[ovs-dev] [patch 0/5] datapath: post-2.6.35 compatibility

Simon Horman horms at verge.net.au
Mon Aug 9 19:54:01 UTC 2010

On Sun, Aug 08, 2010 at 05:49:20PM -0400, Jesse Gross wrote:
> On Fri, Aug 6, 2010 at 11:05 AM, Simon Horman <horms at verge.net.au> wrote:
> > This series of patches aims to add compatibility to datapath with
> > Linux's current tree.
> >
> > The main aim of this is to allow datapath to compile against
> > that tree so that we can submit datapath for inclusion in the kernel.
> >
> > I apologise for these changes being  little rougher and a in particular
> > untested beyond compilation, but I wanted to get them out before
> > I go to LinuxCon next week.
> Great, thank you for this.
> I included some inline comments in the actual patches but wanted to give a
> quick description of our compatibility code, since this is focused in this
> area.
> Our current goal is to support released kernels 2.6.18+.  Since quite a bit
> has changed over that time we need to be somewhat careful about how we
> handle compatibility in order to still have readable code.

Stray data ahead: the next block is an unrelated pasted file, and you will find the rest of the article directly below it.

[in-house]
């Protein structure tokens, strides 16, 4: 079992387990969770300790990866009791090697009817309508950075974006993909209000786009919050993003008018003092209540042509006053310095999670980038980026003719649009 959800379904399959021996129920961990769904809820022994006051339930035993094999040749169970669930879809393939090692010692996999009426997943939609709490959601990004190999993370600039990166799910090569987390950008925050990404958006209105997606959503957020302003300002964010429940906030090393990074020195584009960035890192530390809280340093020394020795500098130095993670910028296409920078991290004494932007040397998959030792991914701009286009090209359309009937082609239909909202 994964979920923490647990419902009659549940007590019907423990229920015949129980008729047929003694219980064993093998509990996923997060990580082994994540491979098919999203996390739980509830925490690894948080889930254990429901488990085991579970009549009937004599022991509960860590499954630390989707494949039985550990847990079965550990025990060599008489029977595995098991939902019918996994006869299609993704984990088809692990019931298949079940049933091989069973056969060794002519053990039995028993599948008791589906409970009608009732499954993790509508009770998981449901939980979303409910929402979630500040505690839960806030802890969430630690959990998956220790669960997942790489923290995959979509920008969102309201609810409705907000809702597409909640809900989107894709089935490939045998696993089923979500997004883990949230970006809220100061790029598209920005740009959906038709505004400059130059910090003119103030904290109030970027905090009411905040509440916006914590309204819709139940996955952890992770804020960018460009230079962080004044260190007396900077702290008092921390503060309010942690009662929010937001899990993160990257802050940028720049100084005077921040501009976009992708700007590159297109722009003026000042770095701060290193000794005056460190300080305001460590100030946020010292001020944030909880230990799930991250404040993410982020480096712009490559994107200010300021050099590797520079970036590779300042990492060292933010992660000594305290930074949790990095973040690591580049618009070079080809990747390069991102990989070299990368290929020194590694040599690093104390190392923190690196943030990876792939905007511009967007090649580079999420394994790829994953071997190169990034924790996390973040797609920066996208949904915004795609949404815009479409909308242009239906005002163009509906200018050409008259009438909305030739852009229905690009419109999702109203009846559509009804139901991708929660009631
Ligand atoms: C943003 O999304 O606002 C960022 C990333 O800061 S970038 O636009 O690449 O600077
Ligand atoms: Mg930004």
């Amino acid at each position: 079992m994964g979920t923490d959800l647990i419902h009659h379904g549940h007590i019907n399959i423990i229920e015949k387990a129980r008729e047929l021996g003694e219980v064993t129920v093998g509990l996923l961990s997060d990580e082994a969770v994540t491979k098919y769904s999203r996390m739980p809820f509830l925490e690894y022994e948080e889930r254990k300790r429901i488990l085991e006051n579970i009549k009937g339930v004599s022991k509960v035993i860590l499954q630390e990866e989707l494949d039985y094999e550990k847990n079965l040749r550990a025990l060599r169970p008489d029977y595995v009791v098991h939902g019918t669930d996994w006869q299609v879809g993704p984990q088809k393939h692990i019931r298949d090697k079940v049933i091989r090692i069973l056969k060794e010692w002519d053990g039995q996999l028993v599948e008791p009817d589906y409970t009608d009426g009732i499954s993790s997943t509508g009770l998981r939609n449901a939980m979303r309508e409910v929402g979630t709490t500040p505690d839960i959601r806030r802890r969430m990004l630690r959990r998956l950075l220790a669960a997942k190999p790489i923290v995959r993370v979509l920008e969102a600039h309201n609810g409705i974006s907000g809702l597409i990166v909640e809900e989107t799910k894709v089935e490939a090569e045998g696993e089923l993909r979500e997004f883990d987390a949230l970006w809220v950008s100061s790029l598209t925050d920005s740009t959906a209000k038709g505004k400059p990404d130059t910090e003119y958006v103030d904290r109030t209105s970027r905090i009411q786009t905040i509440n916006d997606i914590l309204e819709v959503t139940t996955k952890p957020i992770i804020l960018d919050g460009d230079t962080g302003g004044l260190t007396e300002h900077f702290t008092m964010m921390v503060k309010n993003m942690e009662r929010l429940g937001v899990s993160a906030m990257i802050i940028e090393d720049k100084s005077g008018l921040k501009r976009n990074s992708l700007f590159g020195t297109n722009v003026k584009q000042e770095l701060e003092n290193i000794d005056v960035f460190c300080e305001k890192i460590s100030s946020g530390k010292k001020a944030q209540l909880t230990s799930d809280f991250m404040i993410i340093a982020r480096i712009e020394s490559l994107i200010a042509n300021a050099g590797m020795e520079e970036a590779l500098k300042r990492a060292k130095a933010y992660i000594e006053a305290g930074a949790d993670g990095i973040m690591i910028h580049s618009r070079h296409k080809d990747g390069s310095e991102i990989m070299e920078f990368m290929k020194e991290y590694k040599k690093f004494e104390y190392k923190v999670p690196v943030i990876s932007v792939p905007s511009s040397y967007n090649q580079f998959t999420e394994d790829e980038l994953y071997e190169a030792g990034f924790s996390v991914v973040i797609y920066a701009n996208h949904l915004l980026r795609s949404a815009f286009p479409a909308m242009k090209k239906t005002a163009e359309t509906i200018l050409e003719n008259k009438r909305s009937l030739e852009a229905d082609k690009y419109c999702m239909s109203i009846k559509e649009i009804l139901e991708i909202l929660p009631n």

> The first component is that we only support released kernels.  Supporting
> changes at the commit level just adds an order of magnitude more complexity,
> so we don't try.  Obviously we'll have to track current changes more closely
> as we try to go upstream.  However, we don't need to try to retain support
> for intermediate versions that are not released and not HEAD.
> The second area is that we try to cut down on #ifdef's as much as possible
> in the main code base and confine them to the compat directory.  In
> particular we try to make our main code base use functions taken from the
> most recent version of the kernel and then write compatibility layers to the
> extent possible for older kernels.  In theory, this means that if we were to
> merge into the newest kernel we could just delete the compat directory and
> everything would just work.  Since we'll have to delete compatibility code
> anyways when merging upstream, this helps us keep that work to a minimum.
> Keeping all the compatibility code in a single directory isn't always
> completely possible and is really limited to individual functions that have
> either been added or changed.  When this isn't possible we just try to keep
> the version specific code to a minimum and abstracted to keep it from being
> too much of an eyesore.  vport-netdev.c has more than its share of this code
> since it directly interacts the most with the rest of the kernel but we
> still try to do what we can to minimize it.

Hi Jesse,

thanks for your advice. Particularly on ways to simplify things.
I'll re-spin and repost my patches accordingly.

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